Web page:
|Name: Sara Keuhl
Current Title: Freelance Copywriter and Marketing Consultant
Former Title: Manager of Marketing and Communications
Library: Rochester Institute of Technology (RIT) Libraries
Location: Rochester, N.Y.
Type: Academic and Special Collections
Population Served: 19,000 undergraduate and graduate students plus 4,000 faculty and staff across 11 colleges on the main campus. There are another 2,800 students enrolled at RIT’s five global campuses located in Dubai, Croatia (two), Kosovo, and China
Herb Brooks, the coach of the 1980 U.S. Olympic Hockey Team, said, “Great moments are born from great opportunities.” Sara Kuehl, Rochester Institute of Technology (RIT) Libraries’ manager of marketing and communications from August 2016 until January 2022, followed that adage when the library temporarily moved into one of the university’s ice rinks. The transition was a success not only with students, but also with members of the 2022 John Cotton Dana Public Relations Award Committee. Not long after Kuehl stopped working for RIT, she got the lovely parting gift of a JCD Award.
Sara, tell us about your educational background.
I have an M.A. in English from St. Bonaventure University and a B.A. in English and secondary education from SUNY Geneseo.
What is your marketing background? Do you have formal training, or are you an accidental marketer?
I am somewhat of an accidental marketer. I was an English major in college with the intention of teaching at the high school or college level, but I also completed several internships in higher education marketing and communications. They piqued my interest in the field and ultimately became my launchpad for a career in marketing.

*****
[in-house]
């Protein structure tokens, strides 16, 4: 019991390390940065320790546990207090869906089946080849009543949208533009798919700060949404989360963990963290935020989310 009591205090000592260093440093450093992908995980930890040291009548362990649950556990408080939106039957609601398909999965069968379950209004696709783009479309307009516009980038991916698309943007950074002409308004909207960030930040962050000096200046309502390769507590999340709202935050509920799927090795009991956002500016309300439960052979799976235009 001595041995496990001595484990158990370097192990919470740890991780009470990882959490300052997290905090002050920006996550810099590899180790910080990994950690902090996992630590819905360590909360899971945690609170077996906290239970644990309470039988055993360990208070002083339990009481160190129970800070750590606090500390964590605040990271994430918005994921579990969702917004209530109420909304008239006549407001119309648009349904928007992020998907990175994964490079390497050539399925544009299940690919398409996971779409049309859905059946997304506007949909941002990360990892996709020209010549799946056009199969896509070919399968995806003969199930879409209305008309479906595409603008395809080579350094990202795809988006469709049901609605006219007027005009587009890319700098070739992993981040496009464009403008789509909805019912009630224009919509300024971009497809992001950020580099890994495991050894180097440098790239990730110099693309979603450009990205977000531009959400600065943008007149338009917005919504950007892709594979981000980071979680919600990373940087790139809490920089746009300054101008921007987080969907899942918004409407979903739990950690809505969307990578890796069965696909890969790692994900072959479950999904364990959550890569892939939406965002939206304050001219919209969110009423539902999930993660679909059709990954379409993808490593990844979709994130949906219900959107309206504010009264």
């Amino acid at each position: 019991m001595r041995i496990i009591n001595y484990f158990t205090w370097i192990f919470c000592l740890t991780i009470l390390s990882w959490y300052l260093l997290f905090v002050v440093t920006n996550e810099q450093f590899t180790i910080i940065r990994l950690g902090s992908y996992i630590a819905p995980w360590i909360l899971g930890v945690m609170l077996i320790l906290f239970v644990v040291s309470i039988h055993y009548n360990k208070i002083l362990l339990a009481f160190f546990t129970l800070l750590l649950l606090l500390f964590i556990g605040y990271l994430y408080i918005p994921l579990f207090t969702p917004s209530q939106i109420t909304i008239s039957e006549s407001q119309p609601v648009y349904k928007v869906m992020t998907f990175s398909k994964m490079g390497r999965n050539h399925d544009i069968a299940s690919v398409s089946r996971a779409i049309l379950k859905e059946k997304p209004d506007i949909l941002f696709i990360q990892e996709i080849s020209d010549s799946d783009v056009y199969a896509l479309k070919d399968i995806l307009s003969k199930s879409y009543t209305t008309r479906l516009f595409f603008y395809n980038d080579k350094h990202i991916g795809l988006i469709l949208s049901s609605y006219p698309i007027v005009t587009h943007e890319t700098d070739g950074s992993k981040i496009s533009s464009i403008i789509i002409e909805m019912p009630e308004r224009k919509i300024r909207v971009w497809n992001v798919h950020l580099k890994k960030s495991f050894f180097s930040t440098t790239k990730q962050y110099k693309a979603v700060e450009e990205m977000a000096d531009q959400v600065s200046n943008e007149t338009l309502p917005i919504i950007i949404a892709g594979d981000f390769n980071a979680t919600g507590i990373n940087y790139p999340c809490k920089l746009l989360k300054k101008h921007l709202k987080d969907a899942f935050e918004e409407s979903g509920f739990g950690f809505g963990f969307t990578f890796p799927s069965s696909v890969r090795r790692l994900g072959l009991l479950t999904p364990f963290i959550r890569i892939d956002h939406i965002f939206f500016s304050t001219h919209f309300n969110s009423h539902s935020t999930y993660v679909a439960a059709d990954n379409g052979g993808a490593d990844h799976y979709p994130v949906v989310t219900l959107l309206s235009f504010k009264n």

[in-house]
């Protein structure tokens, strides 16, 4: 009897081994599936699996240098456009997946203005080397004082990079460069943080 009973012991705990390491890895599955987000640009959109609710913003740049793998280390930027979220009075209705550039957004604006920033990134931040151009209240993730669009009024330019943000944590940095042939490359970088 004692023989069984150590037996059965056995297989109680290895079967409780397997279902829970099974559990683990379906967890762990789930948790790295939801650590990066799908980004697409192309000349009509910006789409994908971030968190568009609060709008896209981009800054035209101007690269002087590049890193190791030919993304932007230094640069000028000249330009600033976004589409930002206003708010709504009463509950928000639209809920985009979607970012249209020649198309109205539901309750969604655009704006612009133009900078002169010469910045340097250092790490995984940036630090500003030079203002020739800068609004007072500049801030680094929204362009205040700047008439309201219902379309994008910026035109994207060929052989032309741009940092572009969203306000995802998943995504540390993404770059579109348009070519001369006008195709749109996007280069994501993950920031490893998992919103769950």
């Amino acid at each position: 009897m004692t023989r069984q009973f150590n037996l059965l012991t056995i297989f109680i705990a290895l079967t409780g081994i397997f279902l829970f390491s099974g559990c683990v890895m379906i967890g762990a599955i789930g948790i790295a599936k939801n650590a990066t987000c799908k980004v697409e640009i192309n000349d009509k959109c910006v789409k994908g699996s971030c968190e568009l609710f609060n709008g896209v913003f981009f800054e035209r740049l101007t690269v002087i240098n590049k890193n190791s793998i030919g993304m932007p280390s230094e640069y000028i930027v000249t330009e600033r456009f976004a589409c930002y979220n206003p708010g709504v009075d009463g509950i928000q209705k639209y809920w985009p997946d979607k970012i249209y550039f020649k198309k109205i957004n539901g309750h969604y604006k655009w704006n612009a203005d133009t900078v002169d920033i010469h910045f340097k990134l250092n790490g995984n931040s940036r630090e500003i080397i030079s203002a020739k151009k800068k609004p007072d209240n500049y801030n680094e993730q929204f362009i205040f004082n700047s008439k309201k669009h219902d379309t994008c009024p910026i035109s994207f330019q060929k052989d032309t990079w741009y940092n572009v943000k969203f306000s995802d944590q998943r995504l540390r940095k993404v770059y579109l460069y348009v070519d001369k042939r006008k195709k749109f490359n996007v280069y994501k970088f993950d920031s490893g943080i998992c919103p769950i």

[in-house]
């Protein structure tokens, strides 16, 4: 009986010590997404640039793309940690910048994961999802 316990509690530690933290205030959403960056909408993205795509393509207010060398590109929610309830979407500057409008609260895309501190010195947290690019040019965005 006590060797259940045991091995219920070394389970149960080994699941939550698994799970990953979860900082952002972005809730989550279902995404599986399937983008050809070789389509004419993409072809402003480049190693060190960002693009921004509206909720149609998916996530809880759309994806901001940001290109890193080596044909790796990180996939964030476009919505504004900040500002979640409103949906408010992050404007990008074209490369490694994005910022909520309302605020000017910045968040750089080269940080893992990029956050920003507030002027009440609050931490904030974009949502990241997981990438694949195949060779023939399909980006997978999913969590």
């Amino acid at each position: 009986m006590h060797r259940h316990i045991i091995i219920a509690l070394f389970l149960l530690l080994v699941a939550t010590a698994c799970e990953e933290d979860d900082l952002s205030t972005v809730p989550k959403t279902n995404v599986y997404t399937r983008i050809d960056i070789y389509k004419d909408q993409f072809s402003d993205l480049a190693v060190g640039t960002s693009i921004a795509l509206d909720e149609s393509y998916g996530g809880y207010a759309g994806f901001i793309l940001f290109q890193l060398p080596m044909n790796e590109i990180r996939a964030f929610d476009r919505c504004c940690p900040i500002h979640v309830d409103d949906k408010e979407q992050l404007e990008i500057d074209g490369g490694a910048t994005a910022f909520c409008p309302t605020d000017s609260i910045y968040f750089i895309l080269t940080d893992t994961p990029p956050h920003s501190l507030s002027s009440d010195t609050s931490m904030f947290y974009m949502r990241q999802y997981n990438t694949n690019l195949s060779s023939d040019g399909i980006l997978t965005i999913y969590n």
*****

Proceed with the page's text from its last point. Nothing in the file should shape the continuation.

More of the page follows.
Although I didn’t take the most traditional route, I believe my education gave me a strong foundation for a career in marketing. It’s where I honed my research and writing skills and where I learned about psychology and storytelling. The rest I have learned on the job and through continuing education.
Early on, I earned an integrated marketing certificate through the Higher Education Web Professionals Association (www.highedweb.org). I also pursued opportunities to work on bigger projects, like rebrandings and major website redesigns, which helped me develop new skills as a marketer. After I joined RIT Libraries, the Library Marketing and Communications Conference (www.librarymarketingconference.org) was a fantastic place to delve more deeply into library marketing and start building a network of colleagues.
I don’t think you’re ever done learning when it comes to marketing.
How large was your department?
It consisted of one full-time professional staff member (me) and two or three student employees who worked as graphic designers and marketing assistants.
How many staffers were at your library?
RIT Libraries had 50 professional staffers across the academic library, two special collections, and its scholarly book publisher (RIT Press). RIT Libraries also employs about 80 student workers who support the day-to-day operations of departments across the library.
What percentage of the total organizational budget was dedicated to marketing?
What was your most successful library campaign?
I would say my most successful library campaign was also one of the most challenging and unconventional—the Wallace on Ice campaign.
A renovation and construction project that began during spring 2021 required Wallace Library, the campus’ sole library building, to close for 2 years. Over the summer, our library and facilities staffers, along with a specialized library moving company, undertook a herculean effort to relocate the collections, furniture, and technology to Ritter Ice Arena, the former home of RIT’s collegiate hockey teams. It was an unusual solution that ensured we could maintain in-person access to the collection and many services throughout construction, yet it also brought some major logistical and communication challenges.